This is the seventh book in the Jane Austen Mystery Series by Stephanie Barron.
In a newly discovered secret journal, Jane Austen documents her adventures as an amateur sleuth. In the fall of 1808, shortly after the untimely death of her beloved sister in law Elizabeth, Jane has her two young nephews staying with her at her temporary residence, Castle Square in Southampton. In an attempt to entertain the two teenagers, she takes them to explore the ruins of an English abbey, where a mysterious man gives her a message from her most trusted friend, Lord Harold Trowbridge. Once again Lord Harold asks for her help, this time to spy on the new owner of Netley Lodge, the beautiful and dangerous Sophia Challoner. When a British frigate is set afire and a man is found murdered, Lord Harold suspects Sophia, but Jane has her doubts, so together they begin to investigate. The stakes are too high, as the future of the war depends upon finding the traitor responsible for the crimes and stopping Napoleon's invasion. Although extremely dangerous, the investigation brings them closer and Jane realises that the Gentleman Rogue may return her affections and happiness can be within her reach.
This series is excellent and this seventh novel is one of the best so far. Stephanie Barron has, once again, created a gripping mystery plot, brilliantly set in Austen's time, with a very convincing Jane as its heroine. The descriptions of the haunted ruins of Netley Abbey are beautiful and the atmosphere fantastic. As in all the novels of the series, the everyday life of the time is excellent, drawn with beautiful imagery and historical detail. The well developed characters are based on the types of characters created by Austen herself, and thus are very convincing and typical of their time. Jane is very convincing as an amateur sleuth and the appearance of her dear friend Martha Lloyd, whom I knew mostly for her recipe book, was a very nice addition. It was wonderful to see Lord Harold Trowbridge again, as he and Jane make an excellent pair and their romantic relationship develops beautifully, taking into consideration their characters and their circumstances. The story is narrated by Austen in her journal and the language is very similar to her existing letters, thus very realistic.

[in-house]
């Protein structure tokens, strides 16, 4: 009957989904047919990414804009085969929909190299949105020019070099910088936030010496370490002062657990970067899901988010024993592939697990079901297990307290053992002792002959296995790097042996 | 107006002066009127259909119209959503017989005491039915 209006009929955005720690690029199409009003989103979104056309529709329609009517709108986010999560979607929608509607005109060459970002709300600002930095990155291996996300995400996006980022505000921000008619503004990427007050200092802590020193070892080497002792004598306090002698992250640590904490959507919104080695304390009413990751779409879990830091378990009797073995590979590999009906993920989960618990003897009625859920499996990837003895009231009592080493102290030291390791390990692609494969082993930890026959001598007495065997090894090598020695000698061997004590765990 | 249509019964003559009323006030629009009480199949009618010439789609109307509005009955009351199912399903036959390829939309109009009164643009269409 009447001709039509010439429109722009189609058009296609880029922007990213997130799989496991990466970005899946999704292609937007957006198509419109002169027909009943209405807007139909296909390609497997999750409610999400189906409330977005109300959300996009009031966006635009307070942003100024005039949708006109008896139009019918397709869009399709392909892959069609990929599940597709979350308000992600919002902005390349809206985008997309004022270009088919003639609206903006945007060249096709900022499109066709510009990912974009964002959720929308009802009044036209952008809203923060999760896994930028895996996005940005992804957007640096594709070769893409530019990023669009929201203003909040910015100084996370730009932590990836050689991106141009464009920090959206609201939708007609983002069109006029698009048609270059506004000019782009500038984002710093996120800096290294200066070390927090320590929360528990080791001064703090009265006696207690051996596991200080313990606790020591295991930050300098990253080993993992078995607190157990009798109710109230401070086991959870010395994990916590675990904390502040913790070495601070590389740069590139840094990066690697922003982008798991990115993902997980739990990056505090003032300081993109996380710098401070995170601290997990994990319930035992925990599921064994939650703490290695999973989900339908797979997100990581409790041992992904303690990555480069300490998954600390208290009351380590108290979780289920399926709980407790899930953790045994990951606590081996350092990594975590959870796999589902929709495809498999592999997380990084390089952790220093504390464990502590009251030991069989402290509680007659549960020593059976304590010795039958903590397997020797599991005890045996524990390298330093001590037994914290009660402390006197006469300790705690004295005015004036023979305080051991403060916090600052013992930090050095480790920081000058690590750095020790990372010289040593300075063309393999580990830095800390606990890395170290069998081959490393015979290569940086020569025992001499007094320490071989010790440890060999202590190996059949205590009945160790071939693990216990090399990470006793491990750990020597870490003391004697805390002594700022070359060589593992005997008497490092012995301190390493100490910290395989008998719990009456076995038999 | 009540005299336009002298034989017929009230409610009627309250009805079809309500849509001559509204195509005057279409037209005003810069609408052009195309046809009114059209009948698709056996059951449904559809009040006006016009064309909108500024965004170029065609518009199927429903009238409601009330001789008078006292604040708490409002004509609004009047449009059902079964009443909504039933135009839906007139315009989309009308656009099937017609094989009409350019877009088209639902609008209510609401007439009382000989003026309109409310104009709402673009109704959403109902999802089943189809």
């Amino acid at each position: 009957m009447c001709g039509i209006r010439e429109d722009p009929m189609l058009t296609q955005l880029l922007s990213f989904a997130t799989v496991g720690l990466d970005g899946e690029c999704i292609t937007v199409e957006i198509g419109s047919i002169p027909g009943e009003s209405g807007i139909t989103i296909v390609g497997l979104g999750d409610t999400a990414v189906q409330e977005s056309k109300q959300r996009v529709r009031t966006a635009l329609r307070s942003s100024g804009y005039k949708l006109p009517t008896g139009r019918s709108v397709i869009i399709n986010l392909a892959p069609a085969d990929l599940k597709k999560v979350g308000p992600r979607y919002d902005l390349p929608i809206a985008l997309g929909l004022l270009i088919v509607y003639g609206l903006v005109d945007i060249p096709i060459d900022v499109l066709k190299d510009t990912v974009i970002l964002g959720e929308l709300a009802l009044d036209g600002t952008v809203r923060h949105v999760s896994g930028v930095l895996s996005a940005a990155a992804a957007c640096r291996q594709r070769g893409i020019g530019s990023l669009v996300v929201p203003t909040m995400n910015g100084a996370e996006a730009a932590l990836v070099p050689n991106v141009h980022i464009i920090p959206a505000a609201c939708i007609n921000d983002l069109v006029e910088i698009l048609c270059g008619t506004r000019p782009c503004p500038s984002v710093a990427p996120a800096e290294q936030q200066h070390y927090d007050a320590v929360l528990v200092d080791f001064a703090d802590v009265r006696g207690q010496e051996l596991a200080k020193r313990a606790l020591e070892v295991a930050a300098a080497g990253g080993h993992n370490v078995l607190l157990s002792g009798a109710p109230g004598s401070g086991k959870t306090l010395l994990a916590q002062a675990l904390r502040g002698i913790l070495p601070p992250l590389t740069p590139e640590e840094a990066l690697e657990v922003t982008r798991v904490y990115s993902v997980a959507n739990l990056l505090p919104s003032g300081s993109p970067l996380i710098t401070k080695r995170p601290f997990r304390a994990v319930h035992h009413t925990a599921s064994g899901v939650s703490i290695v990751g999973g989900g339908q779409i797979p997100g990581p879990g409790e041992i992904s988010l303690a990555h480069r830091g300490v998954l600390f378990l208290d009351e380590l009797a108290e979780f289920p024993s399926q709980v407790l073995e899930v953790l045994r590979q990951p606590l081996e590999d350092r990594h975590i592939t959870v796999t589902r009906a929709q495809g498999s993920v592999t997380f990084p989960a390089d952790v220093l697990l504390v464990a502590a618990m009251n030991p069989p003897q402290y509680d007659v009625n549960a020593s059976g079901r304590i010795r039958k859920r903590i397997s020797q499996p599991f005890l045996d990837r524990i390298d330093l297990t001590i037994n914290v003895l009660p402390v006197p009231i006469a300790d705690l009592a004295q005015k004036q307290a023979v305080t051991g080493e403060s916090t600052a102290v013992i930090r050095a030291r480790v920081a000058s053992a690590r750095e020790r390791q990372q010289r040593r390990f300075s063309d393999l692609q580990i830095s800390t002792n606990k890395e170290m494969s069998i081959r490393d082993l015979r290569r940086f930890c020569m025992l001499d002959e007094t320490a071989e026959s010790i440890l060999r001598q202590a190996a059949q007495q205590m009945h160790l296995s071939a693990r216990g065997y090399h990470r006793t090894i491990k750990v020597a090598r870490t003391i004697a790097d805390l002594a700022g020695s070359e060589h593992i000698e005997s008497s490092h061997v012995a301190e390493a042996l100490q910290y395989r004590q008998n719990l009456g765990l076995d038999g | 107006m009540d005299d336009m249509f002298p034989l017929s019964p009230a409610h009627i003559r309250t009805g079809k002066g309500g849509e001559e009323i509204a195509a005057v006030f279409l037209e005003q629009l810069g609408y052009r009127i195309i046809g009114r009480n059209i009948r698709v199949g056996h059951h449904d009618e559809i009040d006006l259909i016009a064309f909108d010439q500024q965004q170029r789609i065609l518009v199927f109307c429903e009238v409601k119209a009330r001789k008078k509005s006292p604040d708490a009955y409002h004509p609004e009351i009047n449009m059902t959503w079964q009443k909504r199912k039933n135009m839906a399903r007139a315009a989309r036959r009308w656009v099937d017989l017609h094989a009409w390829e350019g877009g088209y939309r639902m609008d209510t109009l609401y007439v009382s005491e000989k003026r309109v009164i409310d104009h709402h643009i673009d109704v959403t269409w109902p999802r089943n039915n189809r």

In addition, the book includes excellent and very useful footnotes by Stephanie Barron, explaining some references to Austen's life and providing valuable information on the customs and politics of the time.
The novel can stand on its own, but as it makes many references to the previous novels in the series, I think it is best to start from the beginning. Also, I think the ending is quite shocking and heartbreaking, so it might be difficult to read this and then go back to the stories before this conclusion.
I can hardly believe this series is distributed only in America and is barely known in the UK. The Jane Austen mystery books are great - rattling good fun. The aspiring Regency lady novelist turns amateur sleuth.
In 'The Ghosts of Netley' the Napoleonic War is raging and Jane's own brother is a captain on a ship of the line caught up in the hostilities. A shipbuilder is found with his throat cut in the burned out wreckage of the vessel which was under construction in his Southampton shipyard. Our modest heroine, country parson's daughter,becomes embroiled in the dangerous arena of murder and espionage.
Barron has captured Jane Austen's character and voice and the zeitgeist of Regency England splendidly. Jane is brave but vulnerable, eternally disappointed in love and under the thumb of a domineering mother like so many of her fictional heroines. Barron has also succeeded in crafting a very good mystery with red herrings which keeps the reader guessing until the final page.
Found this and other titles by chance. Attracted to this title due to it's local connection to me. That said it was a very enjoyable read, faultlessly researched and although it is a style of literature I have avoided all my life I have very much enjoyed reading it.
This is the sixth book in Stephanie Barron's series featuring a sleuthing Jane Austen. Obviously the stories are fictional, but they are woven cleverly into the story we know of Jane Austen's life. Phrases appear throughout the book, which will seem familiar to anyone with a good knowledge of Austen's work and I think Barron often has Mrs Bennet in mind when writing Mrs Austen! The mystery plot is quite good, if a little gruesome, and I love the character of Lord Harold - The Gentleman Rouge - who has appeared in previous stories. Barron also provides us with a strong cast of supporting characters, which make this an enjoyable way to while away a few hours.